By Stephen F. Eisenman
It is one thing to say that art is a commodity, but it’s another to say it is capital. In the first instance, it is made by an artist and sold to a collector for her use or pleasure. In the second, it enters into economic circulation; its purpose is not aesthetic satisfaction but the accrual of value.
Today, the combination of well-capitalized art dealers and auction houses, combined with international art fairs, assure that the supply of commodities is abundant and their transformation into capital is global. Art has become a sink for the cash of Chinese and Russian oligarchs, a vehicle for sovereign wealth funds and an asset class for private investors. And the more art has become capital, the more it has been evacuated of meaning, except as capital.
The current situation was foretold in the late 1960s. In those years, the rapid growth of the contemporary art market combined with wars, political protests and civil unrest constituted an “emergency situation,” to use a favorite phrase of the collective of English and American artists called Art & Language. They responded by renouncing the creation of material objects (art as moveable capital) in favor of theoretical propositions that were, as one of their founders Mel Ramsden tells me at this year’s EXPO Chicago, “neither art, nor literature, nor information, nor philosophy.” They were instead fragments of propositions about art, science, philosophy, politics and religion. They were intended, as Michael Baldwin (another Art & Language founder) tells me, “to be an antidote to art as a fetishized commodity.”
Art & Language is represented at this year’s EXPO Chicago in a special exhibition booth (#127). Among the works on view is “Paintings I, No. 7” (1966) that describes the contradiction of minimalism: “[…]a bland, neutral looking form as the vehicle for a hostile or aggressive content[…]” The texts are all ink-jet enlargements from the original typescripts belonging to a Swiss collector who acquired them from Rothschild and Co. Financial Services. When I ask Baldwin how works that so resolutely denied their fetish character wound up in a bank, he frankly replies: “We never knew why the bank wanted them. But when you are twenty-two years old and some guy offers you a pile of money for some pieces of paper, it is hard to say no.”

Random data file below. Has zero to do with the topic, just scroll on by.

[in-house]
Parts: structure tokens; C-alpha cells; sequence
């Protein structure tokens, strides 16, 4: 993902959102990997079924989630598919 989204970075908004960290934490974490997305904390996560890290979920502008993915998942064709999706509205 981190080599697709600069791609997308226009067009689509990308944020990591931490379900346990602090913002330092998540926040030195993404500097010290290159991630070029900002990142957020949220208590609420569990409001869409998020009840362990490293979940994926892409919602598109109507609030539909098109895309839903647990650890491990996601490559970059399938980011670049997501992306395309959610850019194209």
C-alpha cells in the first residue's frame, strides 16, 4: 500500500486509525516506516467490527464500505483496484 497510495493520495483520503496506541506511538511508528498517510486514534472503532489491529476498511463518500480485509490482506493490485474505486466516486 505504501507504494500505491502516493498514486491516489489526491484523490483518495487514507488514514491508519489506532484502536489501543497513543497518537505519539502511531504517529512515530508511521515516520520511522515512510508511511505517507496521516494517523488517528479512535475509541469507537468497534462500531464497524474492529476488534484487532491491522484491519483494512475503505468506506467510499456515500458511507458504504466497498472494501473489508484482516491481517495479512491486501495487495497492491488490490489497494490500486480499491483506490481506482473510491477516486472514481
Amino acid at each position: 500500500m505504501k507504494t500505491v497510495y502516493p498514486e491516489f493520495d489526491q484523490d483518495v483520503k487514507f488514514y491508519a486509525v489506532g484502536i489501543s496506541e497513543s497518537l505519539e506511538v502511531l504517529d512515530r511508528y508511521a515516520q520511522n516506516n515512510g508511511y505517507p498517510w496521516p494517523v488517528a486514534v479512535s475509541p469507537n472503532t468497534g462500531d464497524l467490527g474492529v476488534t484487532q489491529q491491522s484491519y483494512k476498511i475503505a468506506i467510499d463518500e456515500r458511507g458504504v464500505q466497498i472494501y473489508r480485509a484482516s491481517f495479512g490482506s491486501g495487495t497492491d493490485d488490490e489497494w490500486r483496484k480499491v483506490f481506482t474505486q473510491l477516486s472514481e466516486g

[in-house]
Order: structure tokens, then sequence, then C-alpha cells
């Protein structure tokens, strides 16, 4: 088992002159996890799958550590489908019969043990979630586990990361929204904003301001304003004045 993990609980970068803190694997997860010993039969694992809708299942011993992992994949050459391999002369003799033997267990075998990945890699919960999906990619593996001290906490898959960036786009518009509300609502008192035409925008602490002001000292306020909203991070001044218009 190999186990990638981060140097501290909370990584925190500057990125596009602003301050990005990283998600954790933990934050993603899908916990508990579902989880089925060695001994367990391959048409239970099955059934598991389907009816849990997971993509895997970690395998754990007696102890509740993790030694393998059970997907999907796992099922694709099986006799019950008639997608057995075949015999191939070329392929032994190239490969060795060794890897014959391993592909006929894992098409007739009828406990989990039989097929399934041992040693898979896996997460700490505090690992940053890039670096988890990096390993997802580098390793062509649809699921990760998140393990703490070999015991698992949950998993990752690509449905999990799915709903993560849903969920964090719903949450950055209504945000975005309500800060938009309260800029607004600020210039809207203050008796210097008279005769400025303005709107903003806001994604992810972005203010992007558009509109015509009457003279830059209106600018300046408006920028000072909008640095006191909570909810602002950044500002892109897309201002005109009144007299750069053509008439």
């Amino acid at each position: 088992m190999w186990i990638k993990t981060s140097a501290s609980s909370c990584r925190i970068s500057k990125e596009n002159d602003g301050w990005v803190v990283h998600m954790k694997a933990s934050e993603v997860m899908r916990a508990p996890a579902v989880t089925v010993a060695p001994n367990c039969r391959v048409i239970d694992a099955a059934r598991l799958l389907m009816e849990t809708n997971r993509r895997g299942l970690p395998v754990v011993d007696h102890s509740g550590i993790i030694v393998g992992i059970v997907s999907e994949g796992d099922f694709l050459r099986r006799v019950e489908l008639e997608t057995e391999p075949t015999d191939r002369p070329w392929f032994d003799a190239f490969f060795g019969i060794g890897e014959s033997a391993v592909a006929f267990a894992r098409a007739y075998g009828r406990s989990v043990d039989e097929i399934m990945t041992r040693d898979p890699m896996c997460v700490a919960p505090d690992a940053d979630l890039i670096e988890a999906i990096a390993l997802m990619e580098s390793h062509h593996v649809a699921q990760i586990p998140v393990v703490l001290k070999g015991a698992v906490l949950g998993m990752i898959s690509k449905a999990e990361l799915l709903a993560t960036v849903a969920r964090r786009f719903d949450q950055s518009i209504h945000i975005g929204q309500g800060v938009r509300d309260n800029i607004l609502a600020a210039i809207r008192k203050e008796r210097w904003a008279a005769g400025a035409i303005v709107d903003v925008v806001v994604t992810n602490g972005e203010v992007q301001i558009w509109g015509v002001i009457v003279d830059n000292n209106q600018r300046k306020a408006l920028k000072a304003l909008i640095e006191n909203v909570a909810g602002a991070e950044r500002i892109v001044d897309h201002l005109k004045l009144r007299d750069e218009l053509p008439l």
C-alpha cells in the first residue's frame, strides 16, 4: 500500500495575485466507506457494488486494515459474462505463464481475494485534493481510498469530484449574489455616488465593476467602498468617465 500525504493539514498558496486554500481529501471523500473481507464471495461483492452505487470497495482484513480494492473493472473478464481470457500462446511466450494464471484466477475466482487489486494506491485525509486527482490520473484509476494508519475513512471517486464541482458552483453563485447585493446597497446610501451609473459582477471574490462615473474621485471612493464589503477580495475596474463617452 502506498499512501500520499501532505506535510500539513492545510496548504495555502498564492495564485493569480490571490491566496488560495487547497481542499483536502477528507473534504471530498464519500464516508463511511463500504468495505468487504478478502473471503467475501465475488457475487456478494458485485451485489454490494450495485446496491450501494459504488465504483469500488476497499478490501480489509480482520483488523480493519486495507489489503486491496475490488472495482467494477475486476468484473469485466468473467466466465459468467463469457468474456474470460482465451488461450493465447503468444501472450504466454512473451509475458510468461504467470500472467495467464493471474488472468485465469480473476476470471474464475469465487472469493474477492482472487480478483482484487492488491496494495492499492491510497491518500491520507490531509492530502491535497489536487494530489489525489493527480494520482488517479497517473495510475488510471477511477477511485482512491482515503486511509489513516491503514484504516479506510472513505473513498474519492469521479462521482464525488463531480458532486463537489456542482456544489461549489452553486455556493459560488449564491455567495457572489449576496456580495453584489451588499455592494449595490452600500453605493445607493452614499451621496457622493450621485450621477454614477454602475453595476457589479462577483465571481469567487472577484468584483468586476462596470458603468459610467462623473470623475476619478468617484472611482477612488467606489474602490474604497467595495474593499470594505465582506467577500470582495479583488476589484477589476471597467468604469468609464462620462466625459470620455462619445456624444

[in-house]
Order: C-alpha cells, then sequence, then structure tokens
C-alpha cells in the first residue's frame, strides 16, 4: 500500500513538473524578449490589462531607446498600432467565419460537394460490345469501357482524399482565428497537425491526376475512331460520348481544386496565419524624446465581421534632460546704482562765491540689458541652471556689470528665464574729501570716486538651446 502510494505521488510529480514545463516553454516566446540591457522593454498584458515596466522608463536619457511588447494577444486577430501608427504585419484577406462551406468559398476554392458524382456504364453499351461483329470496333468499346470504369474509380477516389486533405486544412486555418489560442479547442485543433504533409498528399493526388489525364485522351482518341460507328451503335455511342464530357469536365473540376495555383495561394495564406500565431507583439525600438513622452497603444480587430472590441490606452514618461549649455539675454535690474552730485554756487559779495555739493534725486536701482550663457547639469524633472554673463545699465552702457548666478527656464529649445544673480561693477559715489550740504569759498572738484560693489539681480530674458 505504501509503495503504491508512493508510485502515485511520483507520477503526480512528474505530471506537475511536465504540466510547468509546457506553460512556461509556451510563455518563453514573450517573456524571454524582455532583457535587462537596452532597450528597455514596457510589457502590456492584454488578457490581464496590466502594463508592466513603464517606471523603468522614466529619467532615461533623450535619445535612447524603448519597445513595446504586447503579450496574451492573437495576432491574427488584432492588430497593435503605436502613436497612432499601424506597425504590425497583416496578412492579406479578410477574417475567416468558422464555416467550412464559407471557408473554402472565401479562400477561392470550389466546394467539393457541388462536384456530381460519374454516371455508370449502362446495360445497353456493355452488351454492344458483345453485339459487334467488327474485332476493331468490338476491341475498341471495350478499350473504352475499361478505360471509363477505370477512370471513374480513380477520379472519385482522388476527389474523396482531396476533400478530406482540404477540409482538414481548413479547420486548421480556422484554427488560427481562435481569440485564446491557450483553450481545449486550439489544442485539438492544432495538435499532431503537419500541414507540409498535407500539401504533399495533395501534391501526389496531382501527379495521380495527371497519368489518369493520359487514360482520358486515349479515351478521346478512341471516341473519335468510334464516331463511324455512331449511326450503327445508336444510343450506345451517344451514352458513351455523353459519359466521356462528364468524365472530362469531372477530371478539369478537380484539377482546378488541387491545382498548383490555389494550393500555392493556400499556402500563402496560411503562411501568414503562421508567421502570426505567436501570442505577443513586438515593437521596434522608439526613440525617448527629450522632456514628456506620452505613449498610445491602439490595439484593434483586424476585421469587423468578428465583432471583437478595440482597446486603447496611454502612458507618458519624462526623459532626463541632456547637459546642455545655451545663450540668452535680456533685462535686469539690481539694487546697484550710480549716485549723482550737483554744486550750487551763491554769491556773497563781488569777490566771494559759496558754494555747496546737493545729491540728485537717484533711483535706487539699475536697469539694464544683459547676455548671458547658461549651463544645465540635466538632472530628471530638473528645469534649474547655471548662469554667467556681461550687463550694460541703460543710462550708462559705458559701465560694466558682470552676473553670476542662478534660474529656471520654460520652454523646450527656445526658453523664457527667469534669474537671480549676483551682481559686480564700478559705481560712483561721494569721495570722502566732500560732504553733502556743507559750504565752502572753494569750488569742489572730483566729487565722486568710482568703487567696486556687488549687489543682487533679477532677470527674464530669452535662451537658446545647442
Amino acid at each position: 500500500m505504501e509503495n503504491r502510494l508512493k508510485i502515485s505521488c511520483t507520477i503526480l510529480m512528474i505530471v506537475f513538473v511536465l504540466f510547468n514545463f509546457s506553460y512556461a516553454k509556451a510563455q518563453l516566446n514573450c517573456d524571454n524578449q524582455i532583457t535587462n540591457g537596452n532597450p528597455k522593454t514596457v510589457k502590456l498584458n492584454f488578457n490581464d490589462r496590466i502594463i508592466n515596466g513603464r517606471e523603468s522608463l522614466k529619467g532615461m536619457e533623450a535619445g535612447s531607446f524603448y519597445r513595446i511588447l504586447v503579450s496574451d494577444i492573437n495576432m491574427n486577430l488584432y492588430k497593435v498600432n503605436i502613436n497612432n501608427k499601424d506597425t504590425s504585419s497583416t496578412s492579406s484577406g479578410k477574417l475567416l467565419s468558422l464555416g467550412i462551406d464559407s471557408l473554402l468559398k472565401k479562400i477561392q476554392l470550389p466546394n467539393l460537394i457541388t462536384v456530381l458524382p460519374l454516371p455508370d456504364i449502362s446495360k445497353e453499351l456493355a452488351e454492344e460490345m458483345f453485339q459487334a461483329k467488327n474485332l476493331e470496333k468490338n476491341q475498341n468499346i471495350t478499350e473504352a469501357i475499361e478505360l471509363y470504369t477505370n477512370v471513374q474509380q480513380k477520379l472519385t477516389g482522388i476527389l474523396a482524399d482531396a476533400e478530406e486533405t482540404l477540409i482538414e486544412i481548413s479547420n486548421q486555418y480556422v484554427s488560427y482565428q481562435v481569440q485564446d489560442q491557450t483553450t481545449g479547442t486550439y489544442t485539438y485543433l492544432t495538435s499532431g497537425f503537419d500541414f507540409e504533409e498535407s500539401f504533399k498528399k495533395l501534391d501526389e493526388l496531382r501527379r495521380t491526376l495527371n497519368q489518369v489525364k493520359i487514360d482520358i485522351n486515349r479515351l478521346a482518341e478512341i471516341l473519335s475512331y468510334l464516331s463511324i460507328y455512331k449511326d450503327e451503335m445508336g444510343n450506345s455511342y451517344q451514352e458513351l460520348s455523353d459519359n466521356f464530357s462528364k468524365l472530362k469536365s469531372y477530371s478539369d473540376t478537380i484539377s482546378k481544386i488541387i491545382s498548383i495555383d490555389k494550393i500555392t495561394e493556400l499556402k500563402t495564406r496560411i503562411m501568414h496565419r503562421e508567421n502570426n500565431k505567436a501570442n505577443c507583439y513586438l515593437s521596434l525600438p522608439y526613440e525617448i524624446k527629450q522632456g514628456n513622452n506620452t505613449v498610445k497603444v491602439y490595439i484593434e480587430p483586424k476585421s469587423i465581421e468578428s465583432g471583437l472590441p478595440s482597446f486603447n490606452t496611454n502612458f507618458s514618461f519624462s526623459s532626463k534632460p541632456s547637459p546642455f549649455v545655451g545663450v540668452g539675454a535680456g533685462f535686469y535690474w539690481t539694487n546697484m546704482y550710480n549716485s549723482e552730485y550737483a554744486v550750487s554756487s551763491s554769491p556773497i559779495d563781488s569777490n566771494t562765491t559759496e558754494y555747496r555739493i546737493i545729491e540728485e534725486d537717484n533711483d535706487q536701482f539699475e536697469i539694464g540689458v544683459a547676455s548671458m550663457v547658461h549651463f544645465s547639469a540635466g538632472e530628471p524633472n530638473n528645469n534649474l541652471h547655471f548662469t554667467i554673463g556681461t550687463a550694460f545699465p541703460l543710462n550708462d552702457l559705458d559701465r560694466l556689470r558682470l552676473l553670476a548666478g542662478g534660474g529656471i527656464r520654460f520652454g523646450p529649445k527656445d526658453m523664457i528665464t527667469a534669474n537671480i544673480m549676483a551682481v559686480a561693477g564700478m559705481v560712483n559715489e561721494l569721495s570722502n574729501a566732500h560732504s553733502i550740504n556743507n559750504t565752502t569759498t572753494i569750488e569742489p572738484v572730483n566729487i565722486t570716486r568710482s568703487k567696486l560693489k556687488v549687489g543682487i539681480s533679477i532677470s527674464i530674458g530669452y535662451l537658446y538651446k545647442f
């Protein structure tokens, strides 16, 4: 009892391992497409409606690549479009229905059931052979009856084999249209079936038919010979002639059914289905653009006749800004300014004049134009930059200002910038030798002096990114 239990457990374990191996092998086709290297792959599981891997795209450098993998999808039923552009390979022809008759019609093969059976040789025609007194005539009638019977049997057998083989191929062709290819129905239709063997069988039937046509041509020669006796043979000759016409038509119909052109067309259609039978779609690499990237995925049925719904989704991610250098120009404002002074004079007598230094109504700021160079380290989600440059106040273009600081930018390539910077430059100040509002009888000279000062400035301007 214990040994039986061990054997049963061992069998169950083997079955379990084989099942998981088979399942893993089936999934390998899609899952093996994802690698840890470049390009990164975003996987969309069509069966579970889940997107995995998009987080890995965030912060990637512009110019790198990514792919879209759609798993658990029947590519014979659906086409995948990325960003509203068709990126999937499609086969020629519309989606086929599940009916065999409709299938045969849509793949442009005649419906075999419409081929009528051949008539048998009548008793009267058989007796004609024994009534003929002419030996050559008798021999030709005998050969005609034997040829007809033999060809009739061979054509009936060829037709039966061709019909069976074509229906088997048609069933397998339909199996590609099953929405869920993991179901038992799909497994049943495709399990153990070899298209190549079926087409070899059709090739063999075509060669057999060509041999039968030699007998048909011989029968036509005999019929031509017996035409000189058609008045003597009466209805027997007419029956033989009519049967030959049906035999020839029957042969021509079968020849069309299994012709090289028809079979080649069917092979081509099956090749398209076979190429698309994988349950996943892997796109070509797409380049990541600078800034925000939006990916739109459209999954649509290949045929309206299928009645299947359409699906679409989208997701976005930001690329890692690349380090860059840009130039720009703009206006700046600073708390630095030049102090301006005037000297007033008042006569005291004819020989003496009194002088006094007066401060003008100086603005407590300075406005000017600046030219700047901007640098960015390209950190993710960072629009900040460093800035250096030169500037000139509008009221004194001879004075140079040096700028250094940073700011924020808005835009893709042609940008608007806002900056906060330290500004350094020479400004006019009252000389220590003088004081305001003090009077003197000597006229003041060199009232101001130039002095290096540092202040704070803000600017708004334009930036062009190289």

At Galerie RENÉ SCHMITT (Zurich, #902), Baldwin and Ramsden exhibited a new portfolio of five works on paper concerned with Kazimir Malevich’s painting “Black Square” (1915). The Suprematist work was fundamental to Art & Language and many other artists of their generation because it seemed to represent a limiting case for painting—a work that is at once a negation (of color, design, individuality and communication) while at the same time projecting an undoubted pathos and foreboding. The best of the five is “No. 4,” a crackled black square superimposed on an occluded text. But neither it nor the others have much to do with Art & Language as it was originally conceived.
Far from being a cipher of negation, Malevich’s “Black Square” is today an affirmative trophy of museum culture. (In 2011, the Art Institute of Chicago paid about fifty million for another Malevich from 1915, “Painterly Realism of a Football Player.”) And the fetish character of Baldwin and Ramsden’s mixed-media suite—monotype, woodblock print, etching and aquatint, pencil, crayon and Letraset on 300-gram laid paper set into a hand-painted wooden box—could hardly be greater. The contradictions are thus not so much described as ignored and the status of art as capital is uncontested. What a difference a half-century makes.